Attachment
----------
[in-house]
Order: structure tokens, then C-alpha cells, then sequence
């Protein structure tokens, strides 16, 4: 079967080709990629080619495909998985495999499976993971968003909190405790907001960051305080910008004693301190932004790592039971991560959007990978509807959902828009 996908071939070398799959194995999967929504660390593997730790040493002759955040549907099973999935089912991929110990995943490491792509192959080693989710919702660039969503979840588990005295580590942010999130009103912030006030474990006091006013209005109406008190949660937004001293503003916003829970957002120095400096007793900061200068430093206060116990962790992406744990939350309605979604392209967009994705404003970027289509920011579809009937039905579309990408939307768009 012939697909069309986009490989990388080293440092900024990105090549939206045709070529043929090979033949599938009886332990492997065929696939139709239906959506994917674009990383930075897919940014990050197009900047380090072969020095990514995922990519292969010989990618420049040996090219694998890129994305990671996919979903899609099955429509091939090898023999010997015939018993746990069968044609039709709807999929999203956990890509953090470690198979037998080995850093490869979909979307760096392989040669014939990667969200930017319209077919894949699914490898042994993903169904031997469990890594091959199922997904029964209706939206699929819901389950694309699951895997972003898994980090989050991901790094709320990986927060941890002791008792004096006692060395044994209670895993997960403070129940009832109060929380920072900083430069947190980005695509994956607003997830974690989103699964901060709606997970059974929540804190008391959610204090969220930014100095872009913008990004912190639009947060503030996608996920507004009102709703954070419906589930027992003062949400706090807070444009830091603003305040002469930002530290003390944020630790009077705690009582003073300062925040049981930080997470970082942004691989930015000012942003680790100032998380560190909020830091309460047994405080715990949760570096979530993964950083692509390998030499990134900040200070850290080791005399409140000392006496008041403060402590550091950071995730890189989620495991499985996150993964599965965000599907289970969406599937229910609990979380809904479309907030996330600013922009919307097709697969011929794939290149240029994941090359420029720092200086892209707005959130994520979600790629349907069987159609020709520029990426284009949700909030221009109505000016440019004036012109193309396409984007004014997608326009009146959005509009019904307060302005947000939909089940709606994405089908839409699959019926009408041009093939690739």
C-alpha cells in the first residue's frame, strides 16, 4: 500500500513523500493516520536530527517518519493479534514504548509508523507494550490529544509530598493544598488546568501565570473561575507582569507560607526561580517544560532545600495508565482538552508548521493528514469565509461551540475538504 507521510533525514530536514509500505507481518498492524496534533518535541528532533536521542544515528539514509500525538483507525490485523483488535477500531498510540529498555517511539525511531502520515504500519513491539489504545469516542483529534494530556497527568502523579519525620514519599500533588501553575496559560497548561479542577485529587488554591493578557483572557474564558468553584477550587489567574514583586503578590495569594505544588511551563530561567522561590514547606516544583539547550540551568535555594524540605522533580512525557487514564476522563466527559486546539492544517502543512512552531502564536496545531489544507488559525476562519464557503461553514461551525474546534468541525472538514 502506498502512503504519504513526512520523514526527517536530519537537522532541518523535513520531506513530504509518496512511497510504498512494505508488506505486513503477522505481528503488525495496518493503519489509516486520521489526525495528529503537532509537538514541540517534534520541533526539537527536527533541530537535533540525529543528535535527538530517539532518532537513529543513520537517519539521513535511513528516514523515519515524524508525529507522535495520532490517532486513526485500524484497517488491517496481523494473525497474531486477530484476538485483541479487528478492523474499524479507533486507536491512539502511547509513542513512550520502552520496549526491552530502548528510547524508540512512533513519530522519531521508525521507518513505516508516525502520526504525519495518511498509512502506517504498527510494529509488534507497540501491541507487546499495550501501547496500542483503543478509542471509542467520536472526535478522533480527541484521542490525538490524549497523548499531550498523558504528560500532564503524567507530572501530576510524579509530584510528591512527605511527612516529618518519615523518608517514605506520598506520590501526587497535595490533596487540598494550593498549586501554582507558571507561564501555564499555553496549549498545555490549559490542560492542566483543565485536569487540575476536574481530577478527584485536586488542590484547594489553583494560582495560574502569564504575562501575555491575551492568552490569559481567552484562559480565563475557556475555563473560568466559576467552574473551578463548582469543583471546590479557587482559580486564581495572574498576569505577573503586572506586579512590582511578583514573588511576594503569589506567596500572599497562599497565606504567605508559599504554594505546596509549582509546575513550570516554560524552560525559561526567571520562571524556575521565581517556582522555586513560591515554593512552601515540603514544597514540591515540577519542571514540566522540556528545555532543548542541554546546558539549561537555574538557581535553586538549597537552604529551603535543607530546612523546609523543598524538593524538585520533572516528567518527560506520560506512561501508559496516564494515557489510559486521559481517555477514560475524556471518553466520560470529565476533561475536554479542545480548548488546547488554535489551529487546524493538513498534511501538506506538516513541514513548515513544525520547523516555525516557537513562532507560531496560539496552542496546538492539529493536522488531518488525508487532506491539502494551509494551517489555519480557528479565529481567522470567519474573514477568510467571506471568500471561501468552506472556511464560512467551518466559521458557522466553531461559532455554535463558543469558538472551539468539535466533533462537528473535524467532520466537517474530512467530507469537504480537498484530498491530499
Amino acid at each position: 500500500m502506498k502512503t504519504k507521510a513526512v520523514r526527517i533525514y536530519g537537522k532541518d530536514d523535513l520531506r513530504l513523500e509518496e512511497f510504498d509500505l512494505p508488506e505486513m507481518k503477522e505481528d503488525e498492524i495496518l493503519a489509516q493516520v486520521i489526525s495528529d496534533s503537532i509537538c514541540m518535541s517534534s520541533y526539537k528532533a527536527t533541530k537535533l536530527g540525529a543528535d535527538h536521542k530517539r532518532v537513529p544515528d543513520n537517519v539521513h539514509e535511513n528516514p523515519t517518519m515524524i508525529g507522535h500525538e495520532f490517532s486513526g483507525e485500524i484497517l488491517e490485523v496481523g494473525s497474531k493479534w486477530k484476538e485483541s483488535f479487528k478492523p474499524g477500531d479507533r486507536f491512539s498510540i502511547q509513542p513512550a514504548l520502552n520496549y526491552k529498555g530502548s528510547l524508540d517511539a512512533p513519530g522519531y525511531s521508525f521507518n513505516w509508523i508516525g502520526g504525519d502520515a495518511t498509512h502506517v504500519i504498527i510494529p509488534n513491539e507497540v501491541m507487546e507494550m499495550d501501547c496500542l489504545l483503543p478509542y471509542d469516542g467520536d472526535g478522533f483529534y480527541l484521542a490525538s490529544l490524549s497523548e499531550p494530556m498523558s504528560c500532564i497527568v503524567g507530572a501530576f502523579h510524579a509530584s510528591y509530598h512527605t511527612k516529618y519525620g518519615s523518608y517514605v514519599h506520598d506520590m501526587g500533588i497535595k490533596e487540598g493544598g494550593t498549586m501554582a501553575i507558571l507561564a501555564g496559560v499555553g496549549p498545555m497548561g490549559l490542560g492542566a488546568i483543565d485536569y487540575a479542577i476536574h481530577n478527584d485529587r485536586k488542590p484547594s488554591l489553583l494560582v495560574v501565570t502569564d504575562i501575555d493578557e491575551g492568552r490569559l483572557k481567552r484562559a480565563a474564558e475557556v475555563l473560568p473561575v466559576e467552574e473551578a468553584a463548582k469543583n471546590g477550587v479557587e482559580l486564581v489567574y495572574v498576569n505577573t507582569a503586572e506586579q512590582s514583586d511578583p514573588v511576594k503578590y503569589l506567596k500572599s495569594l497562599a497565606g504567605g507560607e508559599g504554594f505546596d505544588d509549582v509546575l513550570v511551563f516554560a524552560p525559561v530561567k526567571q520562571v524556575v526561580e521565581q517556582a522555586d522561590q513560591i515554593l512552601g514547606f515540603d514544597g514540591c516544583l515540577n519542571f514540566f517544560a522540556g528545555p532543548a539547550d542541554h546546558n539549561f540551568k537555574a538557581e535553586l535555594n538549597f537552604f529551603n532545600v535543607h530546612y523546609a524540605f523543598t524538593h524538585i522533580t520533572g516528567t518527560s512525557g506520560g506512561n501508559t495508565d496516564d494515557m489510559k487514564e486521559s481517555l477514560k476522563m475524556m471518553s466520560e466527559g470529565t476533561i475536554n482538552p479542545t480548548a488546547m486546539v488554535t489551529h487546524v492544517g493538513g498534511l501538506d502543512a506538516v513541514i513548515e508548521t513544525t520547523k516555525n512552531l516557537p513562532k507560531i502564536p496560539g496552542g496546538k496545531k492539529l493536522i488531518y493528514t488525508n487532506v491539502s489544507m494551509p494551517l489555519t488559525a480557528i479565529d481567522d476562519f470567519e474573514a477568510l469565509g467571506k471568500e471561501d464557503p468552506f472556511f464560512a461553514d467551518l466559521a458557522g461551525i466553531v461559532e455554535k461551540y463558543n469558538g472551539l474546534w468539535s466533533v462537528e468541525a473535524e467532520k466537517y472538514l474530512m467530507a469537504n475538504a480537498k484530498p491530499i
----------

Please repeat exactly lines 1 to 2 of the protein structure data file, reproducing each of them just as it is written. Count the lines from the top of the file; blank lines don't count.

[in-house]
Order: structure tokens, then C-alpha cells, then sequence